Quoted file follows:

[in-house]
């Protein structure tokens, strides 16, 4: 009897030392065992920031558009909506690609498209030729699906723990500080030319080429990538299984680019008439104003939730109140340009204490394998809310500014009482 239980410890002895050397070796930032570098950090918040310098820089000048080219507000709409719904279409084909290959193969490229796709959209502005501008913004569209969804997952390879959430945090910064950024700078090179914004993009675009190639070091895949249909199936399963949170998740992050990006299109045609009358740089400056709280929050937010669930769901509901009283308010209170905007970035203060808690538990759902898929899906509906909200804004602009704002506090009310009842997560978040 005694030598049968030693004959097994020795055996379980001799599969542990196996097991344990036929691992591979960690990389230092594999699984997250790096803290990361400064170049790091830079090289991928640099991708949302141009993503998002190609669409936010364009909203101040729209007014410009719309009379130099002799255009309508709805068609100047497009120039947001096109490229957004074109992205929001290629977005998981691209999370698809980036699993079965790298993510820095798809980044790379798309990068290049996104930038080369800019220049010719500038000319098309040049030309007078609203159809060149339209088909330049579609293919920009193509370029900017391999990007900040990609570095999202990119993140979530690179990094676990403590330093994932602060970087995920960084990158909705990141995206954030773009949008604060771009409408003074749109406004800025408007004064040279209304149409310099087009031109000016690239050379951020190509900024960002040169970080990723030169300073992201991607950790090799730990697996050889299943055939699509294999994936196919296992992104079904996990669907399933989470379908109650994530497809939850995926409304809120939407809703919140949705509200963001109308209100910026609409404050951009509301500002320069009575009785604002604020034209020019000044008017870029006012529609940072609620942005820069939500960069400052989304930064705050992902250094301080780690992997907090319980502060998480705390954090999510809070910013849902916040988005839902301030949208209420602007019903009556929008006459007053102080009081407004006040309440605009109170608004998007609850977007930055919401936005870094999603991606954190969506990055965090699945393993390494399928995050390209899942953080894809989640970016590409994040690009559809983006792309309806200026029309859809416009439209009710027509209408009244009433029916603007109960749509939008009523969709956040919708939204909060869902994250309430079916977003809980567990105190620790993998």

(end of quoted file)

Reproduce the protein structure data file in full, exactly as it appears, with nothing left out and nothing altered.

[in-house]
């Protein structure tokens, strides 16, 4: 009897030392065992920031558009909506690609498209030729699906723990500080030319080429990538299984680019008439104003939730109140340009204490394998809310500014009482 239980410890002895050397070796930032570098950090918040310098820089000048080219507000709409719904279409084909290959193969490229796709959209502005501008913004569209969804997952390879959430945090910064950024700078090179914004993009675009190639070091895949249909199936399963949170998740992050990006299109045609009358740089400056709280929050937010669930769901509901009283308010209170905007970035203060808690538990759902898929899906509906909200804004602009704002506090009310009842997560978040 005694030598049968030693004959097994020795055996379980001799599969542990196996097991344990036929691992591979960690990389230092594999699984997250790096803290990361400064170049790091830079090289991928640099991708949302141009993503998002190609669409936010364009909203101040729209007014410009719309009379130099002799255009309508709805068609100047497009120039947001096109490229957004074109992205929001290629977005998981691209999370698809980036699993079965790298993510820095798809980044790379798309990068290049996104930038080369800019220049010719500038000319098309040049030309007078609203159809060149339209088909330049579609293919920009193509370029900017391999990007900040990609570095999202990119993140979530690179990094676990403590330093994932602060970087995920960084990158909705990141995206954030773009949008604060771009409408003074749109406004800025408007004064040279209304149409310099087009031109000016690239050379951020190509900024960002040169970080990723030169300073992201991607950790090799730990697996050889299943055939699509294999994936196919296992992104079904996990669907399933989470379908109650994530497809939850995926409304809120939407809703919140949705509200963001109308209100910026609409404050951009509301500002320069009575009785604002604020034209020019000044008017870029006012529609940072609620942005820069939500960069400052989304930064705050992902250094301080780690992997907090319980502060998480705390954090999510809070910013849902916040988005839902301030949208209420602007019903009556929008006459007053102080009081407004006040309440605009109170608004998007609850977007930055919401936005870094999603991606954190969506990055965090699945393993390494399928995050390209899942953080894809989640970016590409994040690009559809983006792309309806200026029309859809416009439209009710027509209408009244009433029916603007109960749509939008009523969709956040919708939204909060869902994250309430079916977003809980567990105190620790993998």